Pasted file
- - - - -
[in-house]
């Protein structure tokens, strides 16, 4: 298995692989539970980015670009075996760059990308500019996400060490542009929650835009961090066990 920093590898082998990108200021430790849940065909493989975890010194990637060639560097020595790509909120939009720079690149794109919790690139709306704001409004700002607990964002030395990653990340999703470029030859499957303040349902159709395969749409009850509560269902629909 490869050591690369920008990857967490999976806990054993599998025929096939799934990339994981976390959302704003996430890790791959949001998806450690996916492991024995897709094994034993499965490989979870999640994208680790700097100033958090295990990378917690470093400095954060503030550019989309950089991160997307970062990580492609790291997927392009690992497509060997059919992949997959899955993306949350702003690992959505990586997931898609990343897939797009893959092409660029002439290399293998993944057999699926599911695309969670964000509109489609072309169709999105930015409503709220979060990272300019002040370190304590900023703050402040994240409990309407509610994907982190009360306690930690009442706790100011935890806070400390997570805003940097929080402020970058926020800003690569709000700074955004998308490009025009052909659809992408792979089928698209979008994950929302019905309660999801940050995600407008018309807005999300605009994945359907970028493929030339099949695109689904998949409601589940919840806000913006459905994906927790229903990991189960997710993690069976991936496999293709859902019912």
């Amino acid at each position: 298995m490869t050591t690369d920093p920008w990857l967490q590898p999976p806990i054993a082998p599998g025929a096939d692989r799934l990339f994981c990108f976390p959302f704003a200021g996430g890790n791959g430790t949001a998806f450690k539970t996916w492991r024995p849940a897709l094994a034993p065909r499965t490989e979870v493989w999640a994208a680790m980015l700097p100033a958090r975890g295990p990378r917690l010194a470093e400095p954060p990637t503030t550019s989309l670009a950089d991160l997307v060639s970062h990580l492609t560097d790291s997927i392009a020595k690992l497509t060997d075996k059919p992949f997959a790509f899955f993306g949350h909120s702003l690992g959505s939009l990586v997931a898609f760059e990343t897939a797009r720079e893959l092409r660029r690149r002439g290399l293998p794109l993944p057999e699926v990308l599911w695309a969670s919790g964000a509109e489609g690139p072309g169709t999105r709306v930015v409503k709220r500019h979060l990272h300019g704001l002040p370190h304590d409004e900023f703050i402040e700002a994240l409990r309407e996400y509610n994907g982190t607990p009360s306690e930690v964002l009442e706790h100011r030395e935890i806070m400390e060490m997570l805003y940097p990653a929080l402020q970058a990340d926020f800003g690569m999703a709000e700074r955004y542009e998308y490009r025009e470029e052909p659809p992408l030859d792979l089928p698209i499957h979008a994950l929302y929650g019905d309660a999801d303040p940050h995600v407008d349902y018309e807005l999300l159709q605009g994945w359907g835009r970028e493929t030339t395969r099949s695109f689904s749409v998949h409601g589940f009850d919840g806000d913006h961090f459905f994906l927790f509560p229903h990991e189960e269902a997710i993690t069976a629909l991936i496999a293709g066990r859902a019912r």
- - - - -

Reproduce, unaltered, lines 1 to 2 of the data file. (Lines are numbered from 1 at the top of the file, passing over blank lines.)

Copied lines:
[in-house]
């Protein structure tokens, strides 16, 4: 298995692989539970980015670009075996760059990308500019996400060490542009929650835009961090066990 920093590898082998990108200021430790849940065909493989975890010194990637060639560097020595790509909120939009720079690149794109919790690139709306704001409004700002607990964002030395990653990340999703470029030859499957303040349902159709395969749409009850509560269902629909 490869050591690369920008990857967490999976806990054993599998025929096939799934990339994981976390959302704003996430890790791959949001998806450690996916492991024995897709094994034993499965490989979870999640994208680790700097100033958090295990990378917690470093400095954060503030550019989309950089991160997307970062990580492609790291997927392009690992497509060997059919992949997959899955993306949350702003690992959505990586997931898609990343897939797009893959092409660029002439290399293998993944057999699926599911695309969670964000509109489609072309169709999105930015409503709220979060990272300019002040370190304590900023703050402040994240409990309407509610994907982190009360306690930690009442706790100011935890806070400390997570805003940097929080402020970058926020800003690569709000700074955004998308490009025009052909659809992408792979089928698209979008994950929302019905309660999801940050995600407008018309807005999300605009994945359907970028493929030339099949695109689904998949409601589940919840806000913006459905994906927790229903990991189960997710993690069976991936496999293709859902019912």